This box of negatives mainly contains negatives taken during an onboard tour of the SS President Cleveland. There is no further information available on the box.
President Cleveland was originally ordered by the Maritime Commission during World War II, as a transport ship, and intended to serve in the US Navy with the name USS Admiral D. W. Taylor
The ship was laid down on 28 August 1944 at the Bethlehem Steel shipyard in Alameda, California, but was cancelled on 16 December 1944.
Redesigned for commercial passenger service, the steamship was launched on 23 June 1946 with the name SS President Cleveland, and she was completed in 1947.
SS President Cleveland subsequently operated from 1947 to 1973. She became the Panamanian-flag passenger ship SS Oriental President in 1973 before being scrapped in 1974 in Taiwan.
I assume this is a COP sponsored trip. I didn’t find any detail in Naranjado 1948 or Pacific Review. There are no Pacific Weekly magazines in 1948.
The series starts with few portraits of presumably COP administrators (Possibly Mr and Mrs O.H. RItter. EVP and comptroller of COP ) , watching from the boat. Joel used flash in the second image, the difference is obvious.
The last opening portrait is so much more accessible when the lady turns to Joel and smiles. Even the gentleman forgets to pose for a second.
I was intrigued by the pin on the coat, turns out it is a time telling device.
Joel correct the above shot as he must have felt he cropped to tightly. Regardless, all of these images were printed at some point in time.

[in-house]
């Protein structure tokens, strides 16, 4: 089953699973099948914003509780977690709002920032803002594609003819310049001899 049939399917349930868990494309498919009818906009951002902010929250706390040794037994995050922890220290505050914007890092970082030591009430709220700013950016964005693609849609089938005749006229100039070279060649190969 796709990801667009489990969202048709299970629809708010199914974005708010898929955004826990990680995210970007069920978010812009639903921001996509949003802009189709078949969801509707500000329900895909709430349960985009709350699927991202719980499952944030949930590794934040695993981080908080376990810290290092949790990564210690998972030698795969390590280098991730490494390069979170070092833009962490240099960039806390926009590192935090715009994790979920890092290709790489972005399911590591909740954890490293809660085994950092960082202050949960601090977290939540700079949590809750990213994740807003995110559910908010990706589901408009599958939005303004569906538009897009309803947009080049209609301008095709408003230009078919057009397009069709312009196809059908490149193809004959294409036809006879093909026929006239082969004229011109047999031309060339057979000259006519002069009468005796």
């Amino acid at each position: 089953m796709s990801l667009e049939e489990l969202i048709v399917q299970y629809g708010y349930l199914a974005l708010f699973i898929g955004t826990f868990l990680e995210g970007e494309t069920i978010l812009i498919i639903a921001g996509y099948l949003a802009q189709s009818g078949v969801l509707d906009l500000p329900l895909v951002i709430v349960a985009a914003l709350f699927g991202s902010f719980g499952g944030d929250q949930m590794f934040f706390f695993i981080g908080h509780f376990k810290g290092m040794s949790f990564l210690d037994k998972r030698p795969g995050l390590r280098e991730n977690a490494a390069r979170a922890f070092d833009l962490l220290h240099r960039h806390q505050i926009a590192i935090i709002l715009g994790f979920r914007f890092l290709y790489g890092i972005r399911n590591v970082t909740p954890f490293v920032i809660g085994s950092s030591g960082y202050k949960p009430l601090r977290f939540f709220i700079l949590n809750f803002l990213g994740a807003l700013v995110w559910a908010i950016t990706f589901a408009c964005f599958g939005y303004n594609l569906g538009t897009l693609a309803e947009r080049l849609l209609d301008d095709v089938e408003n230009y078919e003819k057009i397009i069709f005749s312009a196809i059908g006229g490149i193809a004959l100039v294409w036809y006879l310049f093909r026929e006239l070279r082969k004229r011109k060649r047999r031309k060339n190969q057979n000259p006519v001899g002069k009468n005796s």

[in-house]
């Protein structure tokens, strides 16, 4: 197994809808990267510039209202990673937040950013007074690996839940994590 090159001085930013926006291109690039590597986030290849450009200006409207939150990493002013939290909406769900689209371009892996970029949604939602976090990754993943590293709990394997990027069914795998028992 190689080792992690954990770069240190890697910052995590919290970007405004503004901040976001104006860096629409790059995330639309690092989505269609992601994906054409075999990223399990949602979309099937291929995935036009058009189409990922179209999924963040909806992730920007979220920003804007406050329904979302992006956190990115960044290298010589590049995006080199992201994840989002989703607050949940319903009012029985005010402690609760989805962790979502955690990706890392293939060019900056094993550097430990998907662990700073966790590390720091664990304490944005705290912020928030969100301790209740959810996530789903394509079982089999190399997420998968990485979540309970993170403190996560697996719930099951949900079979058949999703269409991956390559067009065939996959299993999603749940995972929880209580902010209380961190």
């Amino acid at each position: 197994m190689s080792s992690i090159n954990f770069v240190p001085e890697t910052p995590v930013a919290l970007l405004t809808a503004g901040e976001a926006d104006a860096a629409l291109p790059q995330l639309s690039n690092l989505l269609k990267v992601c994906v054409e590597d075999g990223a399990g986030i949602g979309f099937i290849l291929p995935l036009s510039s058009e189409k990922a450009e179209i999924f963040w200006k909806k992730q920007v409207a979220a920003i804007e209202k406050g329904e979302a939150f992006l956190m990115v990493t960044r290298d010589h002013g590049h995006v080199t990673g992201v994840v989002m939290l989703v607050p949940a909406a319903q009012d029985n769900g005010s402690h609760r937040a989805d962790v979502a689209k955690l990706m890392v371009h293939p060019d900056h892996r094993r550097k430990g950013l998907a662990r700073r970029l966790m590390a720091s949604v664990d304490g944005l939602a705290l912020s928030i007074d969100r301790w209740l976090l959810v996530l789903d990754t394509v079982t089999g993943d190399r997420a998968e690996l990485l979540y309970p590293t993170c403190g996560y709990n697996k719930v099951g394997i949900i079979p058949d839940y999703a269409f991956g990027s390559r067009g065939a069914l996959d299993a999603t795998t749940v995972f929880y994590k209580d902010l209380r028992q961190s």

Seems like everyone had a great time !
There are three images left in the box, portraits of possibly Cecile McAllister, fall president of South Hall.
The latter portrait is a bit more relaxed. The reflection in the glasses is always an invite to go look deeper.
The dual reflection, one for each side of the lens, clearly shows Joel carrying a Graflex Super D SLR press camera with hood extended. This type of camera allows the photographer to look at the subject until the shutter button is pressed. The mirror flips up and the shutter opens to let the light in. Not that different from the 35mm SLR cameras that would popularize photography in wider circles.
I’m borrowing an image of my friend Gerry Yaum, holding the same type of camera Joel is photographing with, for reference.
I own a few of these cameras, and can attest that these mechanical marvels, properly maintained, still work. These will continue to work long after our iPhones and digital cameras fail.
Yes, there is still film available for these cameras and they are highly sought after by film photographers interested in historical processes.
It’s still April 1948 and the end of the academic year is near. Joel still has plenty to cover at College of the Pacific as we’ll see in the next few blogposts.